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Literature and Human Behaviour

Uploaded by thomy on Apr 24, 2001

Compare and evaluate the ways in which literature on the one hand, and the human sciences on the other may help us to know and understand human behaviour.

Literature has been a major part of human culture throughout human existence. It has always been used as a way of defining how humans interact with each other. Literature is defined as ‘the writings of a period, language, or country’. If ancient times are also to be considered, then myths, legends, and theatre, which passed down literary ideas, and social critiques before the time of the written word, should also be included in this definition. The plays of William Shakespeare are a perfect example of pieces of literature that are not only entertaining, literature for literature’s sake, but also provide great insight into human nature. In one form or another, literature is entrenched as an expression of the ways of humanity, and so by absorbing it, one can gain a greater understanding of human behaviour.

The human sciences offer a different angle to the understanding of human behaviour as literature does. Literature gives us insight into what is going on inside people’s minds. How someone from a culture that one might not understand, thinks. Many of Shakespeare’s plays are centered around the downfall of a particular character. This downfall arises from within the character, it is the result of a tragic flaw. The human sciences on the other hand, provide information on how humans interact with each other. They often involve social studies in which experiments involving the interactions of humans are observed and recorded. If for example some human scientists performed a particular experiment with enough people, and got a similar result each time, they can conclude that a human being is likely to act in a certain way, given the situation which was in the experiment. In this way human scientists can draw conclusions as to what is a normal reaction for a person to have in a situation, and can describe traits which are almost universal to humans. These human sciences give us a knowledge of the external aspects of human behaviour, which is extremely valuable to have. If for example, a police force wanted to know whether or not a new method they had developed for deterring graffiti artists worked efficiently or not, they might perform a human science experiment, where they secretly test their method on a sample...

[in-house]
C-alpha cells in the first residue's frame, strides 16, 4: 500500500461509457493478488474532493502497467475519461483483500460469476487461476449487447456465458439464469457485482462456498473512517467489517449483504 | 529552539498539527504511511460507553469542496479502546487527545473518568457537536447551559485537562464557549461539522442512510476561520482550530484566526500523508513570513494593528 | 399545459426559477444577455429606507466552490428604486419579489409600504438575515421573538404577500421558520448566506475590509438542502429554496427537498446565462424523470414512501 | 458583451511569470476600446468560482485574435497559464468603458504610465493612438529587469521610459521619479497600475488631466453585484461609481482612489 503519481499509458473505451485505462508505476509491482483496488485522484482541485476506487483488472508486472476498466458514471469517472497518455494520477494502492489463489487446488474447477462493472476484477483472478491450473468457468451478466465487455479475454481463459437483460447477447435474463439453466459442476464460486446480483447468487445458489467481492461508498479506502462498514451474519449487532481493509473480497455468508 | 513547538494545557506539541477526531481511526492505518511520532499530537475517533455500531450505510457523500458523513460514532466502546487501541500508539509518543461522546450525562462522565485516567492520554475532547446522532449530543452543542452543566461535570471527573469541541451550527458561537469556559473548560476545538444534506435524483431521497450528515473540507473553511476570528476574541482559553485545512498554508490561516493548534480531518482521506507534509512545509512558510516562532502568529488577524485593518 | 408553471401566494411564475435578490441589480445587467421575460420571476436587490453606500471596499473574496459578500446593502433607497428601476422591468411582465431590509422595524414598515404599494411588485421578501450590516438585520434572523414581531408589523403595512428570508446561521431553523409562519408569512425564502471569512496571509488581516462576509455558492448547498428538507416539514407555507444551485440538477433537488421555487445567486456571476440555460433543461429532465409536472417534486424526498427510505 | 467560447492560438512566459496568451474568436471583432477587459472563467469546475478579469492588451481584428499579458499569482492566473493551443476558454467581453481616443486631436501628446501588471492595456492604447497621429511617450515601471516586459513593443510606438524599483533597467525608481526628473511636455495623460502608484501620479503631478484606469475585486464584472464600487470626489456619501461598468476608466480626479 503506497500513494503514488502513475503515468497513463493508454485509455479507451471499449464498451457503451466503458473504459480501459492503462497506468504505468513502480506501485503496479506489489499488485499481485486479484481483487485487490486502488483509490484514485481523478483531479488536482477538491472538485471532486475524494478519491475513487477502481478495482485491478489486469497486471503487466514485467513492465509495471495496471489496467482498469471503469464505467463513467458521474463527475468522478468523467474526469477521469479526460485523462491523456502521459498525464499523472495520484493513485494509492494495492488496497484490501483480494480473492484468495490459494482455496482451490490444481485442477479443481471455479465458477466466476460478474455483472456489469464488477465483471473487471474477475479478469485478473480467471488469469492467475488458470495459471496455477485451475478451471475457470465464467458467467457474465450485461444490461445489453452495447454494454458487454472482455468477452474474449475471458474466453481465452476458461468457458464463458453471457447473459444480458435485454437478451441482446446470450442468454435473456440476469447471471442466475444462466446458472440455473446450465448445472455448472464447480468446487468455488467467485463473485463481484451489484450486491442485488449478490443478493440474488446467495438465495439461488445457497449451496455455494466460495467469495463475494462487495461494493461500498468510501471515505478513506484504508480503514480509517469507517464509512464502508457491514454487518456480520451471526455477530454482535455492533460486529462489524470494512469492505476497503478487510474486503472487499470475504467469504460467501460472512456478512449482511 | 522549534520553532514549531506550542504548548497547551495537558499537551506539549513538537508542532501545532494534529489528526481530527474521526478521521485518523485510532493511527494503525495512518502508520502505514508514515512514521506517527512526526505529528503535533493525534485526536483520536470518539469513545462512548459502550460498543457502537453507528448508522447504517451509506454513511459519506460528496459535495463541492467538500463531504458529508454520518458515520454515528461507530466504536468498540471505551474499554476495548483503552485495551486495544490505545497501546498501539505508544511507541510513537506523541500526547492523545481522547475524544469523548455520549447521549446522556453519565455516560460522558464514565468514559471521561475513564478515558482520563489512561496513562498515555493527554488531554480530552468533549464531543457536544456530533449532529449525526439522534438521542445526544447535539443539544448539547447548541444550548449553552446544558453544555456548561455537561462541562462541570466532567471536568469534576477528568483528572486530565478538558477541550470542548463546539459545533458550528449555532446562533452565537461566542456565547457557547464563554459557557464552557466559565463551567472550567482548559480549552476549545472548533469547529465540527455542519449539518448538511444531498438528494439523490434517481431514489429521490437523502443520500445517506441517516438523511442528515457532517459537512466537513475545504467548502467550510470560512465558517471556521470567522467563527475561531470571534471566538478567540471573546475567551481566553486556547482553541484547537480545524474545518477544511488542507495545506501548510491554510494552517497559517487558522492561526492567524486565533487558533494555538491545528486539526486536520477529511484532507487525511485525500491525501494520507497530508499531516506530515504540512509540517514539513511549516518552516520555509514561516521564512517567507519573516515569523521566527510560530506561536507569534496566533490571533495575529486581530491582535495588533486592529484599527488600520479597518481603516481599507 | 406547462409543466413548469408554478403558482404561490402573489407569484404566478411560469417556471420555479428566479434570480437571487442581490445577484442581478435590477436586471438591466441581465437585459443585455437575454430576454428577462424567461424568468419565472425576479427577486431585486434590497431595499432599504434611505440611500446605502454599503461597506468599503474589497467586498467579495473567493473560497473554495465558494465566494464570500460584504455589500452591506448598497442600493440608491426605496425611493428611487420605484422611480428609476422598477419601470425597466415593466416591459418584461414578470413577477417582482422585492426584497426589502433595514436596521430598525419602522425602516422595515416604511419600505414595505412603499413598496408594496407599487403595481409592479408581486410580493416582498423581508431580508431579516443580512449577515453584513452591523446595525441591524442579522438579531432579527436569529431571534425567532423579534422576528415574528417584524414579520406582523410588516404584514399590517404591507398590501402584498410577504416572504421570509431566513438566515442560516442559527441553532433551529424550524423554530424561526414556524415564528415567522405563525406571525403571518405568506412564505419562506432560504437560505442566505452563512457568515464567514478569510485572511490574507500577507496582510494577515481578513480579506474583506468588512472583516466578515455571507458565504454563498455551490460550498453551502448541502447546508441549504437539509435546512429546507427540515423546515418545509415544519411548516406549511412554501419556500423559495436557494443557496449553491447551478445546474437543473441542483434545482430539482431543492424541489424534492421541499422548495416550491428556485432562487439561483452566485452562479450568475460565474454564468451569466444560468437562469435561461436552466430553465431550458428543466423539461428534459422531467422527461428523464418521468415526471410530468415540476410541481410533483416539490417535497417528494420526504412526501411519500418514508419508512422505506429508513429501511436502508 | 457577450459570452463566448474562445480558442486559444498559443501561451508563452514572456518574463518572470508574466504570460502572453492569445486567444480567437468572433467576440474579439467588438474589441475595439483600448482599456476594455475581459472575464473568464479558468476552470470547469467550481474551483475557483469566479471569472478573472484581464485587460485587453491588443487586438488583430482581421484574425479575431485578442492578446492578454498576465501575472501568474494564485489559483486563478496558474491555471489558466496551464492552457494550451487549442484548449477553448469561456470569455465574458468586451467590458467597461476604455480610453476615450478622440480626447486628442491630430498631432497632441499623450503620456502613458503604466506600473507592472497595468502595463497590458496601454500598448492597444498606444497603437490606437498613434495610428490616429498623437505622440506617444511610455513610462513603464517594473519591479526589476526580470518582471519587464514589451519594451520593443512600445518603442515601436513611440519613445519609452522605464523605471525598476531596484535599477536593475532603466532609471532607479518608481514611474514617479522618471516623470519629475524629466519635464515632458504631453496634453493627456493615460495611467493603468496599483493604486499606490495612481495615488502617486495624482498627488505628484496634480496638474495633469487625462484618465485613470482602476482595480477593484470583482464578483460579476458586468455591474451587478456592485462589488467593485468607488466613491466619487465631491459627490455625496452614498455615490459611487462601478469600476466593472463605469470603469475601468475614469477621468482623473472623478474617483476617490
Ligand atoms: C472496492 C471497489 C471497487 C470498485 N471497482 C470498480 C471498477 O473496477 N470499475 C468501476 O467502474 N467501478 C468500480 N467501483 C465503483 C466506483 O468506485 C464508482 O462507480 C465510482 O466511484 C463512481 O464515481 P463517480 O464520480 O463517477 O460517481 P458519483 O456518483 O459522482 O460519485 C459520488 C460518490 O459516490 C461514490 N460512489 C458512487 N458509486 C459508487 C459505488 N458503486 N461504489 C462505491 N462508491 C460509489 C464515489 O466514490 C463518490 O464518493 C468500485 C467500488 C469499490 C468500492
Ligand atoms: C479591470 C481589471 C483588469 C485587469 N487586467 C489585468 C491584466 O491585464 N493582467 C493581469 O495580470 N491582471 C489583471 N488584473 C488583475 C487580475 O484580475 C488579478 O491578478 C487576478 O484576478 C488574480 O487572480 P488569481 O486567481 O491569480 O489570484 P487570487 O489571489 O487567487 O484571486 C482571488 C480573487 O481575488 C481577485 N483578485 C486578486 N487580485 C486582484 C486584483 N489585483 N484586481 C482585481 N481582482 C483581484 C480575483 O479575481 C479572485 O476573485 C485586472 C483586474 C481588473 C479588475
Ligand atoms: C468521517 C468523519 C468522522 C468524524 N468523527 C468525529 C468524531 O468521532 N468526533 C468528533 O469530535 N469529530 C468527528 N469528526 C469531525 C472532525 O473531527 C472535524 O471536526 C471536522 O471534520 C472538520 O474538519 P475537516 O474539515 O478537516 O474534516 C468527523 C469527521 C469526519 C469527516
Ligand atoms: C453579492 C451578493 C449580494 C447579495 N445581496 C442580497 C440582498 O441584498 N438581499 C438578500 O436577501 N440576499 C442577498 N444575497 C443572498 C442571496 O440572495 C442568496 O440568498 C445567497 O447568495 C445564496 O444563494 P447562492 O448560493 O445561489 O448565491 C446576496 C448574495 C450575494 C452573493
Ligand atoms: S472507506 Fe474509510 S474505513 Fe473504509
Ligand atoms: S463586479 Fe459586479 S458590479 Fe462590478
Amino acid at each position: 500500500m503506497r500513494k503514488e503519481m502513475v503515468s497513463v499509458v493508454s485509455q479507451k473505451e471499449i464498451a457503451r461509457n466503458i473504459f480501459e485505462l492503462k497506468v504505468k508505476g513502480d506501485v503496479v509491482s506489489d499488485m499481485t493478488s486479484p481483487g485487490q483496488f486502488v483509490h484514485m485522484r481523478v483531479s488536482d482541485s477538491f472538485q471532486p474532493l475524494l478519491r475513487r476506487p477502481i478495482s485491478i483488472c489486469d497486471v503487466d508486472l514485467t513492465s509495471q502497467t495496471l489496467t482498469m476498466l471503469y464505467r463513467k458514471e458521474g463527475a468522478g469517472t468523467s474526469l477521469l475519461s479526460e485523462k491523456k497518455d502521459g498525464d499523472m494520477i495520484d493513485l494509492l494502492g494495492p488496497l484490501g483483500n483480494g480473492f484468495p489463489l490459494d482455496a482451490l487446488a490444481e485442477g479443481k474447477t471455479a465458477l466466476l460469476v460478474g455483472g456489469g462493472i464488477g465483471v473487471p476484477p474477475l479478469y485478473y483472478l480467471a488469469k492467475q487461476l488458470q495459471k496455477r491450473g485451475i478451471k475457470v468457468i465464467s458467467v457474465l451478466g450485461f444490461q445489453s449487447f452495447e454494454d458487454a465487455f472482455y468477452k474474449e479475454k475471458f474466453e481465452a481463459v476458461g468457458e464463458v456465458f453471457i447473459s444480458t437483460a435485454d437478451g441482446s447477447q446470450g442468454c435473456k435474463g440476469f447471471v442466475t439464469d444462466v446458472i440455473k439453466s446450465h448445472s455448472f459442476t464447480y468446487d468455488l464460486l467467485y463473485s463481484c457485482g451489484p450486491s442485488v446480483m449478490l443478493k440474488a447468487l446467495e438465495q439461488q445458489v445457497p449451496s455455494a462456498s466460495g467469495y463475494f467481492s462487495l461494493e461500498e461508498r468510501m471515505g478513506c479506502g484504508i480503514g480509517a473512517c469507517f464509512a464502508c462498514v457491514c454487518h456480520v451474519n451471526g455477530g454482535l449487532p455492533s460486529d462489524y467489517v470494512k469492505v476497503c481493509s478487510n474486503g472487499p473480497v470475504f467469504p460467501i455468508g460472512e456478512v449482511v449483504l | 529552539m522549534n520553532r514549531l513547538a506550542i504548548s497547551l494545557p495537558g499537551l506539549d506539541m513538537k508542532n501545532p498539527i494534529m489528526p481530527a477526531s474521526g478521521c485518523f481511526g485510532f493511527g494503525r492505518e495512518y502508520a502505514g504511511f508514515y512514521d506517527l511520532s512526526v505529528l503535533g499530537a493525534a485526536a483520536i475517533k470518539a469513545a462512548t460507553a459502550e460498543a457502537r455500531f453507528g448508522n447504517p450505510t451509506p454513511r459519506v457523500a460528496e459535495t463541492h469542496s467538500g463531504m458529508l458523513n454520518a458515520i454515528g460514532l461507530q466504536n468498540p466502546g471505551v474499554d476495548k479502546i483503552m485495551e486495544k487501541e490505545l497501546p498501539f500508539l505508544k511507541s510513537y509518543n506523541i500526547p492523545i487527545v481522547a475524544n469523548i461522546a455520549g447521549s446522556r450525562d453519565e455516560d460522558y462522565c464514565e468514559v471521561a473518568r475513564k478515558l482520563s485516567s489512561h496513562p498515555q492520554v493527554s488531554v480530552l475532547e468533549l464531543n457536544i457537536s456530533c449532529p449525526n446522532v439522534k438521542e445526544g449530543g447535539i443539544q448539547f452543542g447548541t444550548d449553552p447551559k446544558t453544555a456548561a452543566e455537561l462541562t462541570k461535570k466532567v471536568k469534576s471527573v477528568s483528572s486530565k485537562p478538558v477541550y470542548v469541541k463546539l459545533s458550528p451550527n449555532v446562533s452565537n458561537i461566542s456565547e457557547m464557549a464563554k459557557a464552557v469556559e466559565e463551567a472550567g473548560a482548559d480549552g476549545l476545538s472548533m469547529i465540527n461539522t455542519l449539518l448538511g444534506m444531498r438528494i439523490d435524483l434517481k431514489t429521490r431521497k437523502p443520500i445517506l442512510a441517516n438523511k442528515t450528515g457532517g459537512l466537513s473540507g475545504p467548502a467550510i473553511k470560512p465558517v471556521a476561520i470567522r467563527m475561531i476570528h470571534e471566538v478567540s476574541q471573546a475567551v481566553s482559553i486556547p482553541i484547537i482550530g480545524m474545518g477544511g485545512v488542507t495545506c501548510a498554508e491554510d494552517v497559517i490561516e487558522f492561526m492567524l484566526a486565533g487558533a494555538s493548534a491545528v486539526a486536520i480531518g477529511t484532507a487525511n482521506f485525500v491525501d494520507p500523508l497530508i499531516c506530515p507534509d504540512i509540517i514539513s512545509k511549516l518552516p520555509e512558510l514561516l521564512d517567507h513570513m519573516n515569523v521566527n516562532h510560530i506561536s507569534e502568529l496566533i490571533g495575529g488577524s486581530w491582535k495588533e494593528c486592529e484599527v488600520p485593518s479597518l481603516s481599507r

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Uploaded by:   thomy

Date:   04/24/2001

Category:   Literature

Length:   5 pages (1,230 words)

Views:   1879

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